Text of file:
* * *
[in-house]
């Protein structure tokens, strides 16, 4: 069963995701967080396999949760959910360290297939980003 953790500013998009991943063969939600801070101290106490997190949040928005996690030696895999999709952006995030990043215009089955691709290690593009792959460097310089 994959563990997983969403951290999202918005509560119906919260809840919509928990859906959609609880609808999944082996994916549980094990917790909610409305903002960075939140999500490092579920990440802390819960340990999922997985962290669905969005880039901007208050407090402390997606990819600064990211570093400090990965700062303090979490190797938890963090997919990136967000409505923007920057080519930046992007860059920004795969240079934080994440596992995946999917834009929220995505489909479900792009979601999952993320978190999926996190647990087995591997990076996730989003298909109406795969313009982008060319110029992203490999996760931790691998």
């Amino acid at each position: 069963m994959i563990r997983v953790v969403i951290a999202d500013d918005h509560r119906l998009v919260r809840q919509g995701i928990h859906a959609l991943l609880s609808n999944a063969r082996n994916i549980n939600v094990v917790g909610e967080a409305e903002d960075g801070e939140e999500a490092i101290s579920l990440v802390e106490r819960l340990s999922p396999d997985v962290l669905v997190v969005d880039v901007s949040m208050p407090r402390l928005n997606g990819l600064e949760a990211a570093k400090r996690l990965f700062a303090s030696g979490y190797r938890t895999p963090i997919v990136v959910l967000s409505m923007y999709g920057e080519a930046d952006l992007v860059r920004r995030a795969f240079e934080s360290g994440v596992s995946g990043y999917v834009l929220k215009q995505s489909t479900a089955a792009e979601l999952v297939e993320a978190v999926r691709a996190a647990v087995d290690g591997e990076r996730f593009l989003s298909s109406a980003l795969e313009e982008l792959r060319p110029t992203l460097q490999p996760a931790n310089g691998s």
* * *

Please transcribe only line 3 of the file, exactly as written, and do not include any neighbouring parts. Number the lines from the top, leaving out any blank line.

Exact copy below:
């Amino acid at each position: 069963m994959i563990r997983v953790v969403i951290a999202d500013d918005h509560r119906l998009v919260r809840q919509g995701i928990h859906a959609l991943l609880s609808n999944a063969r082996n994916i549980n939600v094990v917790g909610e967080a409305e903002d960075g801070e939140e999500a490092i101290s579920l990440v802390e106490r819960l340990s999922p396999d997985v962290l669905v997190v969005d880039v901007s949040m208050p407090r402390l928005n997606g990819l600064e949760a990211a570093k400090r996690l990965f700062a303090s030696g979490y190797r938890t895999p963090i997919v990136v959910l967000s409505m923007y999709g920057e080519a930046d952006l992007v860059r920004r995030a795969f240079e934080s360290g994440v596992s995946g990043y999917v834009l929220k215009q995505s489909t479900a089955a792009e979601l999952v297939e993320a978190v999926r691709a996190a647990v087995d290690g591997e990076r996730f593009l989003s298909s109406a980003l795969e313009e982008l792959r060319p110029t992203l460097q490999p996760a931790n310089g691998s």